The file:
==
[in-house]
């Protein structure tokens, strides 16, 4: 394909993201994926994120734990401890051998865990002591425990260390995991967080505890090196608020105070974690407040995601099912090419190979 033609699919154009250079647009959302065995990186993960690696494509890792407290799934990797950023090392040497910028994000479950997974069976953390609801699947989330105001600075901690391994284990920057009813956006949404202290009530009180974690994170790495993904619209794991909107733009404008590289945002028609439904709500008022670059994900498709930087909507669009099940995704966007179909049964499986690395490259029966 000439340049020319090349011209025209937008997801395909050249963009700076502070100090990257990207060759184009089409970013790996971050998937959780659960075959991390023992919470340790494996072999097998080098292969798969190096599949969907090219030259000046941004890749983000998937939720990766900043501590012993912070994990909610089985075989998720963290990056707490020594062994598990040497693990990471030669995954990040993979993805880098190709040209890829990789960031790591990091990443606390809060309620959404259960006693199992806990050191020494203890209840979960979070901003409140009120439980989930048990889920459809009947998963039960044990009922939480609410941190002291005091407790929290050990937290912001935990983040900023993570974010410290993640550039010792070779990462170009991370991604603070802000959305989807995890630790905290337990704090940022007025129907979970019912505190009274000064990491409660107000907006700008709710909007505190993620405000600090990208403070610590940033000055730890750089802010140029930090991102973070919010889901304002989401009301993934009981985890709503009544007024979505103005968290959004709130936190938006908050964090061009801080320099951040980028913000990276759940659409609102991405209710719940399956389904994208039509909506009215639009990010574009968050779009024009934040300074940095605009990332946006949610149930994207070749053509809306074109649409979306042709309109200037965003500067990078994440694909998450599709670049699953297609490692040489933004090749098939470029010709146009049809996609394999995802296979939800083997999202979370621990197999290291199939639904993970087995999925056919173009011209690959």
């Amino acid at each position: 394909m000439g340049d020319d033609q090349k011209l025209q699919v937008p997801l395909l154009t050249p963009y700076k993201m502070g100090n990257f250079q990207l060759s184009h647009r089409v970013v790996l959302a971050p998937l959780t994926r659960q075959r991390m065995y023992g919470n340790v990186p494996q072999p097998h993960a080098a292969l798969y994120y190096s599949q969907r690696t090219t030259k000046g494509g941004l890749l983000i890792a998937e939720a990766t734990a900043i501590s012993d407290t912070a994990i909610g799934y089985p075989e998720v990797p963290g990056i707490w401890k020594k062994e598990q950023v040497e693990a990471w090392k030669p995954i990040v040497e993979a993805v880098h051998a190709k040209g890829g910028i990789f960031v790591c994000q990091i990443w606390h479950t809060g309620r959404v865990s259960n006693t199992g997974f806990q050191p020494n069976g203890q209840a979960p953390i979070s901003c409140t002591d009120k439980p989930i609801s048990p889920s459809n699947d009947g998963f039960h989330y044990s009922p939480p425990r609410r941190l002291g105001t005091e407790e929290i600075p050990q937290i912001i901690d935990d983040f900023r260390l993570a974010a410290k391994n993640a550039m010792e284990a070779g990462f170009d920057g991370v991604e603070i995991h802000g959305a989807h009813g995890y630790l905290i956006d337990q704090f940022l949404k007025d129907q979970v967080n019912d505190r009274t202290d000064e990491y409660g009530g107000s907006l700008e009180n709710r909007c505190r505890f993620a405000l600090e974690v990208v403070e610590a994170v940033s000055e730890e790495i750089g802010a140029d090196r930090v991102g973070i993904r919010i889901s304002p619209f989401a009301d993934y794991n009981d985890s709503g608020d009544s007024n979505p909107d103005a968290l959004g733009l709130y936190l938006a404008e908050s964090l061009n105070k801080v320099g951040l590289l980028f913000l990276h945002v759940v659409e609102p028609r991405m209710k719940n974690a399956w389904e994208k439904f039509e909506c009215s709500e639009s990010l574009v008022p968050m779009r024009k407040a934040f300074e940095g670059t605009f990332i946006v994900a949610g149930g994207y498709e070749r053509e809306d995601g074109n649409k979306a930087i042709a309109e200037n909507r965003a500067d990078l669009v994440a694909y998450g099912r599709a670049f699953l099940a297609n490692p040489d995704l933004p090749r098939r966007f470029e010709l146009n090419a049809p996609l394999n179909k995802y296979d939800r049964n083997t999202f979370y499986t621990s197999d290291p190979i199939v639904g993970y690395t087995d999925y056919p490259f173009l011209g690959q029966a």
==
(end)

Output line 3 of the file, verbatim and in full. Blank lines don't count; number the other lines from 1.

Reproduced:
């Amino acid at each position: 394909m000439g340049d020319d033609q090349k011209l025209q699919v937008p997801l395909l154009t050249p963009y700076k993201m502070g100090n990257f250079q990207l060759s184009h647009r089409v970013v790996l959302a971050p998937l959780t994926r659960q075959r991390m065995y023992g919470n340790v990186p494996q072999p097998h993960a080098a292969l798969y994120y190096s599949q969907r690696t090219t030259k000046g494509g941004l890749l983000i890792a998937e939720a990766t734990a900043i501590s012993d407290t912070a994990i909610g799934y089985p075989e998720v990797p963290g990056i707490w401890k020594k062994e598990q950023v040497e693990a990471w090392k030669p995954i990040v040497e993979a993805v880098h051998a190709k040209g890829g910028i990789f960031v790591c994000q990091i990443w606390h479950t809060g309620r959404v865990s259960n006693t199992g997974f806990q050191p020494n069976g203890q209840a979960p953390i979070s901003c409140t002591d009120k439980p989930i609801s048990p889920s459809n699947d009947g998963f039960h989330y044990s009922p939480p425990r609410r941190l002291g105001t005091e407790e929290i600075p050990q937290i912001i901690d935990d983040f900023r260390l993570a974010a410290k391994n993640a550039m010792e284990a070779g990462f170009d920057g991370v991604e603070i995991h802000g959305a989807h009813g995890y630790l905290i956006d337990q704090f940022l949404k007025d129907q979970v967080n019912d505190r009274t202290d000064e990491y409660g009530g107000s907006l700008e009180n709710r909007c505190r505890f993620a405000l600090e974690v990208v403070e610590a994170v940033s000055e730890e790495i750089g802010a140029d090196r930090v991102g973070i993904r919010i889901s304002p619209f989401a009301d993934y794991n009981d985890s709503g608020d009544s007024n979505p909107d103005a968290l959004g733009l709130y936190l938006a404008e908050s964090l061009n105070k801080v320099g951040l590289l980028f913000l990276h945002v759940v659409e609102p028609r991405m209710k719940n974690a399956w389904e994208k439904f039509e909506c009215s709500e639009s990010l574009v008022p968050m779009r024009k407040a934040f300074e940095g670059t605009f990332i946006v994900a949610g149930g994207y498709e070749r053509e809306d995601g074109n649409k979306a930087i042709a309109e200037n909507r965003a500067d990078l669009v994440a694909y998450g099912r599709a670049f699953l099940a297609n490692p040489d995704l933004p090749r098939r966007f470029e010709l146009n090419a049809p996609l394999n179909k995802y296979d939800r049964n083997t999202f979370y499986t621990s197999d290291p190979i199939v639904g993970y690395t087995d999925y056919p490259f173009l011209g690959q029966a």